The constant shorting of volatility, I warned, could resemble having the role of portfolio insurance, which caused a rapid drop in stock prices in October, 1987. I even called short vol having the potential label of Portfolio Insurance (Part Deux). The S&P Index (adjusted for the after-hours S&P futures weakness of about another 30-40 handles) is now almost 285 handles below the level of only a few days ago. This has served, according to my calculus, to move the downside risk relative to upside reward from 4:1 (negative) to less than 2:1 (negative) – using an expected trading range for the S&P Index in 2018 of between 2200 and 2800. I am of the belief that today’s action was forced and, in a sense, a mechanically inspired decline (remember the S&P Index was actually higher at one point in this session). Oddly missing in the media discussion today has been the interest rate reaction – a flight to safety that took the ten-year US note down by nearly fifteen basis points (to 2.70%)! This move may be interpreted as confirmation that the market’s precipitous drop today was structural and not necessarily rate related. That is not to say that we will necessarily have a “V” type reaction. I dont know ... and anyone who expresses certainty (as many have) should be avoided and ignored. We must wait and let the derisking of short vol and risk parity work itself out and run its course. The magnitude of the short-term market decline has likely contributed to margin calls and retail redemptions which will further complicate the timing of a recovery. I aggressively traded a lot of Spyders (SPY) today and I am currently paying $260.20 in after-hours – based on a view that this is a short term opportunity (but solely for a trade). And I covered a number of shorts (at what I believe to be favorable prices) – particularly in financials – during the quick whoosh lower in the late afternoon. I took a number of shorts off of my Best Ideas List as the risk/reward ratios have abruptly changed – with many stocks down by 10% to 20% from a week ago. Values will likely be created in the days and weeks ahead. But in order to capitalize on those opportunities one has to be almost emotionless – not an easy task in a downturn like we have experienced in the last few days. Let me end a hectic day with a column just written by JPMorgan’s global quant, Marko Kolanovic, entitled “Flash Crash, Flows and Investment Opportunities”:

In last week’s note, we noted that volatility, at the time, was not sufficient to trigger systematic strategy de-risking. On Friday, the market dropped ~2% on a day when bonds were down ~40bps. The move on Friday was helped by market makers’ hedging of option positions (as gamma positions turned from long to short midday). Friday’s move, on its own, was significant as it pushed realized volatility higher, which is a signal for many volatility targeting strategies to de-risk. Anecdotally, broad knowledge about the risk of systematic selling kept many investors fearful and waiting on the sidelines (both in equity and volatility markets). Midday today, short-term momentum turned negative (1M S&P 500 price return), resulting in selling from trend-following strategies. Further outflows resulted from index option gamma hedging, covering of short volatility trades, and volatility targeting strategies. These technical flows, in the absence of fundamental buyers, resulted in a flash crash at ~3:10pm today. At one point, the Dow was down more than 6%, and later partially recovered. After-hours, the VIX reached 38 and futures more than doubled – it is not clear at this point how this will reflect on various short volatility products (e.g., some volatility ETPs traded down over 50% after hours).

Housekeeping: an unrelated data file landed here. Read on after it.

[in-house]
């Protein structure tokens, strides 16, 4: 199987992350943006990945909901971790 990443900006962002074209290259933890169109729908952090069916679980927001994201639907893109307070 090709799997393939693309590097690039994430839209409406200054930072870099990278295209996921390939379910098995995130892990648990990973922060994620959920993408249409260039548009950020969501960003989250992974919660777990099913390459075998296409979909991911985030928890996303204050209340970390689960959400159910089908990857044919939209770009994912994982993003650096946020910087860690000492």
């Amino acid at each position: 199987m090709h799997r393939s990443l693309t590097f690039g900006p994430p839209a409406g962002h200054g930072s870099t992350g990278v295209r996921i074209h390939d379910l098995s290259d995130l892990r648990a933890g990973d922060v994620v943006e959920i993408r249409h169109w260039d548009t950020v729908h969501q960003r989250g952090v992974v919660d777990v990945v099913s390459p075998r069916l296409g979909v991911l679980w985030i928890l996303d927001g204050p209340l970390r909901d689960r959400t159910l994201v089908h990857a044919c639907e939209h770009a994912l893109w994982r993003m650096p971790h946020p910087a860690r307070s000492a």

Today’s large increase of market volatility will clearly contribute to further outflows from systematic strategies in the days ahead (volatility targeting, risk parity, CTAs, short volatility). The total amount of these outflows may add to ~$100bn, as things stand. However, we want to point out the massive divergence between strong market fundamentals and equity price action over the past few days. The large market decline over the past few days will likely draw fundamental investors and even trigger pension fund rebalances (those that rebalance on weight thresholds). We also want to highlight a strong probability of policy makers stepping in to calm the market.

Rapid sell-offs, such as the one today, can also be followed by market bouncebacks as liquidity gets exhausted by programmatic selling. With next year P/E on the S&P 500 now below 16, further positive impacts of tax reform and stabilization of bond yields (e.g., note the current record level of CFTC bond short positions), we think that the ongoing market sell-off ultimately presents a buying opportunity.

Discuss This


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Feb. 7, 2018, 5:12 p.m.


Who determines who is “qualified”?

Thomas Majewski

Feb. 7, 2018, 3:41 p.m.

Trusts and pension plans investing in these types of instruments is downright criminal.  Of course, nothing will be done and it will be the pensioners who pay the ultimate price.  Just like recently in Rhode Island where union pensions were deemed to be not etched in stone and can be completely reset by the government, so says the higher courts. The government does not have to guarantee any promises it makes. This precedent does not bode well for Social Security and other pension funds. The FED’s useless ultra low interest policy and QE’s have pushed the pension funds into the higher risk arena and this is what you get. Nobody is concerned about what happens to all that debt when rates rise.  As long as the stock market party continues, who cares?